Lorie Brown, Nurse Attorney and Founder of Brown Law Office, P.C. and EmpoweredNurses.org, and Ryan Fox, Indiana Employment Law Attorney with Fox Williams & Sink, discuss employment matters that Nurses might encounter such as discrimination, unlawful termination or retaliation, FLMA, not being compensated when working through your breaks or working overtime. They discuss matters with pre-employment such as drug screens and the importance of being honest on job applications as well as “blackballing”. Employment issues such as being written-up or discipline, suspension, discrimination as well as administrative leave or suspension pending investigation, mandatory overtime, termination, age discrimination.
We all have an ego which serves the purpose of keeping us safe. One thing it does in protecting us is it causes us to judge others which then makes us feel better.
Now you’ve got it. The biggest poison in nursing is judgement.
We, as nurses, don’t even realize how judgmental we are. Even though in nursing school we are taught to have a non-judgmental approach toward our patients, we still have that little voice in our head that says things like: “Oh, they are so whiny” or “That patient really needs too much pain medication.”
Sometimes we cover our judgments under the guise of our professional opinion. But this is a trick of the ego. We judge patients and even each other mercilessly. The nurse says, “I took over her care, she’s so lazy, she never does ____.” “My charge nurse is so mean and gives me the worst assignments.” And our judgments go on and on and on.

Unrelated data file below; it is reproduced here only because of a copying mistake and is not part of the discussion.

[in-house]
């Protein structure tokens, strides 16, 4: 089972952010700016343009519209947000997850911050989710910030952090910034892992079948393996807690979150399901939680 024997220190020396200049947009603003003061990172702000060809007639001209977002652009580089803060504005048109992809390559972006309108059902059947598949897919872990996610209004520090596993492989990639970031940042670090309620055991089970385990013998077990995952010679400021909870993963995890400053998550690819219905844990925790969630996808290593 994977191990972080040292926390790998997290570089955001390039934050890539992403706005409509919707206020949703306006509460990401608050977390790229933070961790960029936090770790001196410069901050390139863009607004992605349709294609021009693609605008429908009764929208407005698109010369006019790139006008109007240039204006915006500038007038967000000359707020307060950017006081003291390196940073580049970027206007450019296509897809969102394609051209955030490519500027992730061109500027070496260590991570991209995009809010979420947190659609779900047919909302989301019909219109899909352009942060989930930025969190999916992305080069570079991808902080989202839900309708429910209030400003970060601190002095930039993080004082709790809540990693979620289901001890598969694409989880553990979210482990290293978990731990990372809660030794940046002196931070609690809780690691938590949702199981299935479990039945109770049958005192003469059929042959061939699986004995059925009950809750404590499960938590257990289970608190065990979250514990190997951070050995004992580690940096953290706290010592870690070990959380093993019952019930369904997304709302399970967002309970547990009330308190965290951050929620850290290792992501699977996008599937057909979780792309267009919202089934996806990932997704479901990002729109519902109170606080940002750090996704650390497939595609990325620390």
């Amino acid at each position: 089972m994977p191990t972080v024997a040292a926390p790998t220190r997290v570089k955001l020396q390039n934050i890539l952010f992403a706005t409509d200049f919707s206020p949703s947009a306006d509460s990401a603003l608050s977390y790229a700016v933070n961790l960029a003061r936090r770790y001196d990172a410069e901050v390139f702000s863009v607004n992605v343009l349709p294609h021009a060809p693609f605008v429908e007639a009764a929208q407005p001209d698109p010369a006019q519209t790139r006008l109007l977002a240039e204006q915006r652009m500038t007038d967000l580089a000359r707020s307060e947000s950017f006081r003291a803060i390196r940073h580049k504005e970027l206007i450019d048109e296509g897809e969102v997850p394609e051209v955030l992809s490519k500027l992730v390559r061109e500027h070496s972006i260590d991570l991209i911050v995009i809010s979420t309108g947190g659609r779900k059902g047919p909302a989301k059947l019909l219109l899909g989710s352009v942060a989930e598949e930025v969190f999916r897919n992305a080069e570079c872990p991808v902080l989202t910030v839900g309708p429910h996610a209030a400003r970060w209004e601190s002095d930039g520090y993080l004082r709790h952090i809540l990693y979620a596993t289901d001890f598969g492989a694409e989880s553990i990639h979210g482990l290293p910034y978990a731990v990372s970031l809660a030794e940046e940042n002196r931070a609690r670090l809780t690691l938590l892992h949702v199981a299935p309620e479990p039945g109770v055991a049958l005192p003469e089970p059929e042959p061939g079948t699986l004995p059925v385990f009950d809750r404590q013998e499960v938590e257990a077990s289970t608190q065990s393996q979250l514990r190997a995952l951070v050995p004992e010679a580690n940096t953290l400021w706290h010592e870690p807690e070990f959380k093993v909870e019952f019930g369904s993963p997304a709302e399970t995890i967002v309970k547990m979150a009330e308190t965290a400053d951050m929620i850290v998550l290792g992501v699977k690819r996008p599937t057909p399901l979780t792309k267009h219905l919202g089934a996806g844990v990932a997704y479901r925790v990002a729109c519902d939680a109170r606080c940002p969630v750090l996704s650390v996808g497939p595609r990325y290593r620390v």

Judgments cause wars, judgments cause disagreements in relationships and judgments cause heartache and discontent.
And then there’s that sad part, we never know why a person behaves in a certain way. Maybe they are abused at home or have lost a family member or pet.
While judgments are part of the ego, they do not serve us. The first step is to recognize the judgments that you have without judgment of yourself. The second step is to release the judgment by asking yourself is it really the truth or is this just a judgment. The third step is to send the person love. They are a person just like you with hopes, fears, dreams and problems. The last step is to forgive. Don’t just forgive the person that you judged but forgive yourself for judging. After all, we are all human.
This may sound esoteric but give it a try with an open mind. When you are in control of your judgment and replace it with more positive thoughts, you will be much happier and I would not be surprised if your patients, co workers and family notice it.
What are your thoughts about judgment? What techniques do you have to deal with judgment?
Lorie Brown, Nurse Attorney, and Marc Lopez, Indiana Criminal Attorney, discuss what happens when a Nurse has been arrested, disciplined and/or investigated by an employer. They also discuss the best steps to take to avoid or lessen criminal charges as well as appearing before the Board of Nursing. Some of the other topics include controlled substances diversion, criminal diversion, Office of the Inspector General (OIG) Exclusion List, Nursys.com, ISNAP, Indiana Professionals Recovery Program (“IPRP”), expungement.
As you know, marijuana is legal in 9 states for recreational purposes and in 30 for medical purposes. However, even if it is legal where you live or visit, it may not be legal for you to use as a nurse.